3 Powerful Examples of Storytelling in Diversity Work
Storytelling is a powerful way to connect ideas and people. It can help us see and understand varying perspectives; it can enable us to open our minds and think about things in new and different ways; and it allows us to connect with a concept or topic on a more personal level.
Check out some of our favorite examples of institutions that have made storytelling central to their diversity and inclusion work: a powerful way to connect ideas and people. It can help us see and understand varying perspectives; it can enable us to open our minds and think about things in new and different ways; and it allows us to connect with a concept or topic on a more personal level.
Rhode Island School of Design – RISDiversity: Community Narratives features a series of portraits of RISD faculty, staff and students willing to share their voices and vision with the campus community. The photographed individuals share their stories through their own text and artwork which accompany the portraits. Each portrait is installed in a prominent location around campus — places where students, faculty and staff would be likely to see them as part of their everyday routine.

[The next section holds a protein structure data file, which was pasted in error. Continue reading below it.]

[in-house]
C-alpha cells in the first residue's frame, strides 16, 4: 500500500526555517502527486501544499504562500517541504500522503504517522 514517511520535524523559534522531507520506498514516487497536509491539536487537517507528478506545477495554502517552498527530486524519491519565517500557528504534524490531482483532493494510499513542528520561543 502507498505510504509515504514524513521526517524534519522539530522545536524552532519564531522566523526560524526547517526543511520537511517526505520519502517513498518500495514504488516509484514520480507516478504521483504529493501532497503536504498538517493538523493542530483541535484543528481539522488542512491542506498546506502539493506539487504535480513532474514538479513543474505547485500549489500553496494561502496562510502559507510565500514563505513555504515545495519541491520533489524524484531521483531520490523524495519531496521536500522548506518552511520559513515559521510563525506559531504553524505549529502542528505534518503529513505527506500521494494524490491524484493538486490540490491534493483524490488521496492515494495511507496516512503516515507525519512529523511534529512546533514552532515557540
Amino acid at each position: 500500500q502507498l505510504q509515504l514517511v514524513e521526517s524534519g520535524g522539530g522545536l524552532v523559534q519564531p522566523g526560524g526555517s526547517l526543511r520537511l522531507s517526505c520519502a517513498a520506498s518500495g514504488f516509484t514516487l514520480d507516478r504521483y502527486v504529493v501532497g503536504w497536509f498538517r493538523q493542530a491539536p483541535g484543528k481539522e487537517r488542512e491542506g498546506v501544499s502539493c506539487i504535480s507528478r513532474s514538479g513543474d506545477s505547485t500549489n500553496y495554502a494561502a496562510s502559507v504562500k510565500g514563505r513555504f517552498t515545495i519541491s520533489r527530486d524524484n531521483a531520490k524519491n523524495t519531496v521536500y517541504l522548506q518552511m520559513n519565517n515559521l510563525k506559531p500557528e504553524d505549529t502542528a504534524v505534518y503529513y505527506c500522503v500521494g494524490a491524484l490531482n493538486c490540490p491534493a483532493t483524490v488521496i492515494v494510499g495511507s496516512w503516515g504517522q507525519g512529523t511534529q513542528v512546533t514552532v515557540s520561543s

Central Michigan University – The Excellence Through Inclusion initiative at CMU features a theatre performance which was developed through interviewing and videotaping faculty, staff and students from underrepresented groups and depicts real-life situations that have happened on campus. Real-life stories of discrimination and incivility are also featured on provocative posters around campus.
Purdue University – Through news clips, celebrity interviews pulled from the media, game show formats, and interactive theatre that help teach concepts, paradigms and frameworks, the Diversity ProActors have managed to make diversity training at Purdue relevant, engaging and truly innovative.
By shining a spotlight on our differences, these three institutions are helping to bridge understanding, open doors for meaningful dialogue, and set the stage for real change.
Is there a place for storytelling in your institution’s diversity and inclusion efforts? What might that look like on your campus?